Renowned actress-turned-director Liv Ullmann helms this bleak, nuanced film about marriage and betrayal penned by legendary filmmaker Ingmar Bergman. The story is straightforward — Marianne Vogler (Lena Endre) is a beautiful actress who is married to Markus (Thomas Hanzon), whose job as an orchestra conductor requires numerous concerts abroad, and who dotes on their young daughter Isabelle (Michelle Gylemo). Yet when Marianne has an affair with family friend David (Kirster Henriksson), a film director with a volcanic temper and little regard to those around him, the fallout destroys the marriage and brings grief and suffering to all involved, particularly Isabelle. Ullman and Bergman frame this plot with a tale about an elderly director named Bergman (Erland Josephson, who played opposite Ullman in Bergman’s landmark Scenes from a Marriage) who is trying to write a script about infidelity. In his austerely decorated house on a remote island, Bergman invites an actress, who may or may not be a figment of his imagination, to breathe life into the character of Marianne. The actress tells Bergman of Marianne’s story through flashbacks. One evening, on the closing night of the play that Marianne was in — and while Markus is abroad — David arrives for dinner with her and ultimately sleeps, platonically, in her bed. This unplanned intimacy soon leads to a full blown affair, including a three week romantic getaway to Paris. When Markus finally discovers the couple in flagrante delicto, he demands an immediate divorce and custody of their daughter. This film was screened in competition at the 2000 Cannes Film Festival. -Allmovie Continue reading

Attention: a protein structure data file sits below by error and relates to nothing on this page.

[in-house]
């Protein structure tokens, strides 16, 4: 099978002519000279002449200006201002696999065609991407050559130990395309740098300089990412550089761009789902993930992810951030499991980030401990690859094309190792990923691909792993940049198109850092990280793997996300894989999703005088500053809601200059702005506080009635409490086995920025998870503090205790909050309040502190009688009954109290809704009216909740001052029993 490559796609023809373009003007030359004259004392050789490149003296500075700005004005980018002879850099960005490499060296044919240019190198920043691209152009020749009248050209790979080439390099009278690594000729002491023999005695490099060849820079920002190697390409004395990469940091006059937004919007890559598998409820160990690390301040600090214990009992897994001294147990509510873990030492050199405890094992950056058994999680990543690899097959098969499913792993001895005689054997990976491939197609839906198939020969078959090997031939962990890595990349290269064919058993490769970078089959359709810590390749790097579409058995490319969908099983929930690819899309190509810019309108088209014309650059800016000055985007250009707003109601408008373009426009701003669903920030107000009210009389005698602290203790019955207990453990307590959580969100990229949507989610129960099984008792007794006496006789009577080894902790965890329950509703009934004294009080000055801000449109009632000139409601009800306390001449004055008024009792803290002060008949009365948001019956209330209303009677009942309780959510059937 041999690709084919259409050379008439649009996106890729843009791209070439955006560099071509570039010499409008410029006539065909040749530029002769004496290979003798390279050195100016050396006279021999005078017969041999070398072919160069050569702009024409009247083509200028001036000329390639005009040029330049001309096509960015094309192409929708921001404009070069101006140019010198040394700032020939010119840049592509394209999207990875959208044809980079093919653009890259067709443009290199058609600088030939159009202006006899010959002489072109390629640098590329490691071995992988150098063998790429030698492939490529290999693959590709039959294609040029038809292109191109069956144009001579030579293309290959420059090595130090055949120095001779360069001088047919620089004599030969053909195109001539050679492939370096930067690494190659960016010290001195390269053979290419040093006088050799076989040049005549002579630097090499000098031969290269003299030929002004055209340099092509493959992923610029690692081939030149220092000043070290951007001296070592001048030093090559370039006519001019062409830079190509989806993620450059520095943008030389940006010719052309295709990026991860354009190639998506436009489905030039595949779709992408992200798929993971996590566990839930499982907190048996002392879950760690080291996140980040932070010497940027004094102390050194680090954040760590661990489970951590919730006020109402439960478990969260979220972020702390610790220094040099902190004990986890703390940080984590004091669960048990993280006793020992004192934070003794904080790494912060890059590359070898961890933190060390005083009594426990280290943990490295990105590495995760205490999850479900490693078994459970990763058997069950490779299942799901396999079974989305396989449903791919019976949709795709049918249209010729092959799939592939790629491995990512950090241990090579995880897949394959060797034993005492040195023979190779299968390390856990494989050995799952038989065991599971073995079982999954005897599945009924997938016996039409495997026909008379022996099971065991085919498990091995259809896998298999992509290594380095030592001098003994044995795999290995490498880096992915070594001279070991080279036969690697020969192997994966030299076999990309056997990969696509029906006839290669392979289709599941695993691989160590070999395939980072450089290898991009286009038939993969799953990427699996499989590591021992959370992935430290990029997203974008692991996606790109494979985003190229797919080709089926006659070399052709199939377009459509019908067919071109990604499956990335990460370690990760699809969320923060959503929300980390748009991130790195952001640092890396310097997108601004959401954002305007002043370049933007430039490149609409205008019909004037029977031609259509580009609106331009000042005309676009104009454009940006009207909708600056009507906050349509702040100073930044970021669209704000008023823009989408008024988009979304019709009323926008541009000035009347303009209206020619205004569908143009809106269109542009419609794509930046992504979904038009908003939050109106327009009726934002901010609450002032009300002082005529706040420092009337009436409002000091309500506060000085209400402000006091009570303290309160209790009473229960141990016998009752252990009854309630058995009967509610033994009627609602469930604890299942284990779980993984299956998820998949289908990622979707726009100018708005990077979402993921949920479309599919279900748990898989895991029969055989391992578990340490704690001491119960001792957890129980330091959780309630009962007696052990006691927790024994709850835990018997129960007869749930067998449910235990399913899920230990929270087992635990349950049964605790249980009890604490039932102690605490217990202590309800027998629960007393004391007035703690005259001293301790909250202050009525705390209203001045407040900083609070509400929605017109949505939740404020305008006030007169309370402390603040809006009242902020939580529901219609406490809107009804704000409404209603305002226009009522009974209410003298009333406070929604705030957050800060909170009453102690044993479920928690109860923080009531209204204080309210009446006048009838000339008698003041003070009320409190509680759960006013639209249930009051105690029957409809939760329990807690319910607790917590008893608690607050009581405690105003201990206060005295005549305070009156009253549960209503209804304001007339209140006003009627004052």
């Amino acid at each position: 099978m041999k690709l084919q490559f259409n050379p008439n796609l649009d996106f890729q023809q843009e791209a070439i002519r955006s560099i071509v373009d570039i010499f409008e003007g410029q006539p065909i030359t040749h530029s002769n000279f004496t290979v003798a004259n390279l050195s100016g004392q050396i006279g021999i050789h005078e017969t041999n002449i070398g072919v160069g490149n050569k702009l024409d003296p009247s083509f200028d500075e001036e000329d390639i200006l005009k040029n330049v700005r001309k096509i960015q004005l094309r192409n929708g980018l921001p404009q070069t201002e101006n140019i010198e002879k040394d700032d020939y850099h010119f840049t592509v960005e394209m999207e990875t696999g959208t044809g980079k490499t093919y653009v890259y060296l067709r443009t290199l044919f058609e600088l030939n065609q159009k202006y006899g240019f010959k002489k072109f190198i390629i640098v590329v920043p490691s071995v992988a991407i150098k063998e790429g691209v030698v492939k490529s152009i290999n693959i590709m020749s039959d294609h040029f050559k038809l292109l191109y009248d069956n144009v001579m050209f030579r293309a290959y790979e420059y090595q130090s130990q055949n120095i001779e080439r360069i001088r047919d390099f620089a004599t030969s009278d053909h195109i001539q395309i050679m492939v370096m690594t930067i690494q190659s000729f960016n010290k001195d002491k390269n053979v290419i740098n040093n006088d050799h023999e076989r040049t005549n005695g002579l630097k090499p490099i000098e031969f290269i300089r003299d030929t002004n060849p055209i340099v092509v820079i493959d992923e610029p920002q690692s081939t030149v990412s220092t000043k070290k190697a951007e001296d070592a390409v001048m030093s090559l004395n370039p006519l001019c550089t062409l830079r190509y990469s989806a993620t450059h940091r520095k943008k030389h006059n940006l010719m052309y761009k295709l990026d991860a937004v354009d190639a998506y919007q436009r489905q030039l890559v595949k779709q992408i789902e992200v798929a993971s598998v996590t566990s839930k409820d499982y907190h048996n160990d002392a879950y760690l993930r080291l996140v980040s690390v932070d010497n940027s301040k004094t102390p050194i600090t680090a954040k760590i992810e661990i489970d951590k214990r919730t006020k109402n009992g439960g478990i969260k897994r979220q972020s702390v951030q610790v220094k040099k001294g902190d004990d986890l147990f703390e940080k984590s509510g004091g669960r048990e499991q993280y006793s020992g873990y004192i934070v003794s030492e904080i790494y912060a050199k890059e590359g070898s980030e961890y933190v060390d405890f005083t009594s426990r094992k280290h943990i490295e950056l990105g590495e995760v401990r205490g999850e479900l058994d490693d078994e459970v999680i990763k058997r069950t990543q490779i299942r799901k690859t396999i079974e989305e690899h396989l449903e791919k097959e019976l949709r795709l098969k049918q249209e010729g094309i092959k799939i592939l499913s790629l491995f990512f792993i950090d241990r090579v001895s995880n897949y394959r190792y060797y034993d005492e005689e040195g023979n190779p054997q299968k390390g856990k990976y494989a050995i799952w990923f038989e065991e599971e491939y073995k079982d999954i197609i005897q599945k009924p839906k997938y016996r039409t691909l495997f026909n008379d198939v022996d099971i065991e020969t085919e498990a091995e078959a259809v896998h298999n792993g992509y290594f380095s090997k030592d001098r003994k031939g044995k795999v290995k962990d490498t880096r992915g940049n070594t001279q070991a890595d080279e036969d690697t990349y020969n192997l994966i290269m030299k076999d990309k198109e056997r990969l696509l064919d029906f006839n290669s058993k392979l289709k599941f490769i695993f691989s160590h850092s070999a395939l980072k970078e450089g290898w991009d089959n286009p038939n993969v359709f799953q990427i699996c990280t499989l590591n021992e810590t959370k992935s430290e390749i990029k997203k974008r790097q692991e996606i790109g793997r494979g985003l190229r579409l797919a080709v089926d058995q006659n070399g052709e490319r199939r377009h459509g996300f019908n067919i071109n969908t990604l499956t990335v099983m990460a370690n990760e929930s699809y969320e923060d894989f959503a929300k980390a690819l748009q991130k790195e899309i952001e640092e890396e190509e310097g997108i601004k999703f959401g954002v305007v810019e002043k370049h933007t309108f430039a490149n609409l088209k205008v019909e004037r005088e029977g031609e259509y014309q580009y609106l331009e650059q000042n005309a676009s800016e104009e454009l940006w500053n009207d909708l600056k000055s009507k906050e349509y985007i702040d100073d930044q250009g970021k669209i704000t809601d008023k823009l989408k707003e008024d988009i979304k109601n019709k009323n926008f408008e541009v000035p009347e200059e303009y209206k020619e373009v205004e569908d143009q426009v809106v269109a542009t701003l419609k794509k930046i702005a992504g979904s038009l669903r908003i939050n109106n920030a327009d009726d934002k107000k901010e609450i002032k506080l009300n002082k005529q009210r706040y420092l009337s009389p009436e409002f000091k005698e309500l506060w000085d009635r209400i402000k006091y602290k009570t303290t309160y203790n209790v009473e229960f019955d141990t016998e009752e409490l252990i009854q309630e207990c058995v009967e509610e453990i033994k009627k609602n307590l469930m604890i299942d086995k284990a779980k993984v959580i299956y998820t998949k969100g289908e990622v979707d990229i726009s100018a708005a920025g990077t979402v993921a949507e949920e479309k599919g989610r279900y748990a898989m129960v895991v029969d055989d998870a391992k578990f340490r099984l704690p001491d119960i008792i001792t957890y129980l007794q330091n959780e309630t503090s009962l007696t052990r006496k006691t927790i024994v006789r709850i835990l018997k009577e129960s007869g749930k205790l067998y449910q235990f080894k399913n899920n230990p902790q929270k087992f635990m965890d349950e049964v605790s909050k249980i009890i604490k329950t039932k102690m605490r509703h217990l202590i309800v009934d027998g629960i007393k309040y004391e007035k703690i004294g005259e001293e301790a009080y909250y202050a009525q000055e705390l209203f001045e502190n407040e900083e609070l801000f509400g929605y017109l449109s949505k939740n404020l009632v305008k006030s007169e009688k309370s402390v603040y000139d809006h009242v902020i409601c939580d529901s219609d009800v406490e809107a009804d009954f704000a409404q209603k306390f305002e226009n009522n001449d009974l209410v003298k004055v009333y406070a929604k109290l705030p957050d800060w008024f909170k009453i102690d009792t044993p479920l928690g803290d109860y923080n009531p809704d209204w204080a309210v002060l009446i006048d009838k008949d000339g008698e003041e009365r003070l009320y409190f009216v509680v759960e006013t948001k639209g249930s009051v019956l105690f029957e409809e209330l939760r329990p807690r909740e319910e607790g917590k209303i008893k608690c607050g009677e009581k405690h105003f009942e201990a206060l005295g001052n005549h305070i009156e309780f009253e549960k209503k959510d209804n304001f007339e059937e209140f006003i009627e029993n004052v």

71 Fragments of a Chronology of Chance (German: 71 Fragmente einer Chronologie des Zufalls) is a 1994 Austrian drama film directed by Michael Haneke. It has a fragmented storyline as the title suggests, and chronicles several unrelated stories in parallel. Separate narrative lines intersect in an incident at the last of the film: a mass killing at an Austrian bank. The film is set in Vienna, October to December 1993.
The film is divided into a number of variable-length “fragments” divided by black pauses, and apparently unrelated to each other. The film is characterised by quite a lot of fragments that take form of video newscasts unrelated to the main storylines. News footages of real events are shown through video monitors. Newscasts report on Bosnian War, Somali Civil War, South Lebanon conflict, Kurdish–Turkish conflict, and molestation allegations against Michael Jackson. Continue reading
Jean-Claude Lauzon’s highly praised film tells the strange story of Léolo, a young boy from Montréal. Told from Léolo’s point-of-view, the film depicts his family of lunatics and Léolo’s attempts to deal with them. Not one individual in the boy’s life is well adjusted. His brother, after being beaten up, spends the film bulking up on growth protein. The grandfather hires half-naked girls to bite off his toenails and, in a brutal rage, almost kills Léolo. As he witnesses his family decay around him, Léolo retreats into himself and the fantasy world he has constructed. In response to the weirdness of his daily life, Léolo creates a little mental mayhem of his own which Lauzon renders in an amazing series of free-form, surreal images. Eventually, this precarious balance of reality and fantasy cracks and Léolo is hospitalized after attempting to murder his grandfather. The score by Tom Waits underscores the narrative arc of Léolo’s breakdown. On its release, the film won numerous awards including the International Fantasy Film Award for Best Director (1992) and a Genie Award for Best Original Screenplay (1992). Continue reading